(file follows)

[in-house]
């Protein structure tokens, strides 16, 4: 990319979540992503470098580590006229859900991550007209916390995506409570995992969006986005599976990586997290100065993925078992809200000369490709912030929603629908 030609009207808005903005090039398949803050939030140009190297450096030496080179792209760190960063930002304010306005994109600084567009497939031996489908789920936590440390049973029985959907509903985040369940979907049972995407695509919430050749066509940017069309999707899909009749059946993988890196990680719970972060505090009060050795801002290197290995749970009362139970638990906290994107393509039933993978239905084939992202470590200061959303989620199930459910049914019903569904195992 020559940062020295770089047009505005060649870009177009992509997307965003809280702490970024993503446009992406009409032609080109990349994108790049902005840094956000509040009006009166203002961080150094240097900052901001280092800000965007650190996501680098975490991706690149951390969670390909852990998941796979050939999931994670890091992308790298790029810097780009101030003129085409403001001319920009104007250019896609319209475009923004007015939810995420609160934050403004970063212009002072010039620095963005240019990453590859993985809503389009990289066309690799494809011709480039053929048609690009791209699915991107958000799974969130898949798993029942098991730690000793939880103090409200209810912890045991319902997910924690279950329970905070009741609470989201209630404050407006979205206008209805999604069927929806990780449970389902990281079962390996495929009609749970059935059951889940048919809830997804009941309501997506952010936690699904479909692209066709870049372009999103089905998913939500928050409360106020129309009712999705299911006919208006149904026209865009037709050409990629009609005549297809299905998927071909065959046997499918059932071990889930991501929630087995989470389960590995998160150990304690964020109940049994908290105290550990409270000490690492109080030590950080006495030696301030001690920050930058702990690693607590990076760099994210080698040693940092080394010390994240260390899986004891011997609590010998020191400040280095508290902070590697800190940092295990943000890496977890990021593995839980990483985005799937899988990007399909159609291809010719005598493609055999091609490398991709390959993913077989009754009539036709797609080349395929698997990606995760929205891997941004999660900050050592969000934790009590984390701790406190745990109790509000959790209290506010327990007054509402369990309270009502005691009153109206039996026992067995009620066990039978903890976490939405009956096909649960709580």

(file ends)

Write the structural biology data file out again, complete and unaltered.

[in-house]
């Protein structure tokens, strides 16, 4: 990319979540992503470098580590006229859900991550007209916390995506409570995992969006986005599976990586997290100065993925078992809200000369490709912030929603629908 030609009207808005903005090039398949803050939030140009190297450096030496080179792209760190960063930002304010306005994109600084567009497939031996489908789920936590440390049973029985959907509903985040369940979907049972995407695509919430050749066509940017069309999707899909009749059946993988890196990680719970972060505090009060050795801002290197290995749970009362139970638990906290994107393509039933993978239905084939992202470590200061959303989620199930459910049914019903569904195992 020559940062020295770089047009505005060649870009177009992509997307965003809280702490970024993503446009992406009409032609080109990349994108790049902005840094956000509040009006009166203002961080150094240097900052901001280092800000965007650190996501680098975490991706690149951390969670390909852990998941796979050939999931994670890091992308790298790029810097780009101030003129085409403001001319920009104007250019896609319209475009923004007015939810995420609160934050403004970063212009002072010039620095963005240019990453590859993985809503389009990289066309690799494809011709480039053929048609690009791209699915991107958000799974969130898949798993029942098991730690000793939880103090409200209810912890045991319902997910924690279950329970905070009741609470989201209630404050407006979205206008209805999604069927929806990780449970389902990281079962390996495929009609749970059935059951889940048919809830997804009941309501997506952010936690699904479909692209066709870049372009999103089905998913939500928050409360106020129309009712999705299911006919208006149904026209865009037709050409990629009609005549297809299905998927071909065959046997499918059932071990889930991501929630087995989470389960590995998160150990304690964020109940049994908290105290550990409270000490690492109080030590950080006495030696301030001690920050930058702990690693607590990076760099994210080698040693940092080394010390994240260390899986004891011997609590010998020191400040280095508290902070590697800190940092295990943000890496977890990021593995839980990483985005799937899988990007399909159609291809010719005598493609055999091609490398991709390959993913077989009754009539036709797609080349395929698997990606995760929205891997941004999660900050050592969000934790009590984390701790406190745990109790509000959790209290506010327990007054509402369990309270009502005691009153109206039996026992067995009620066990039978903890976490939405009956096909649960709580």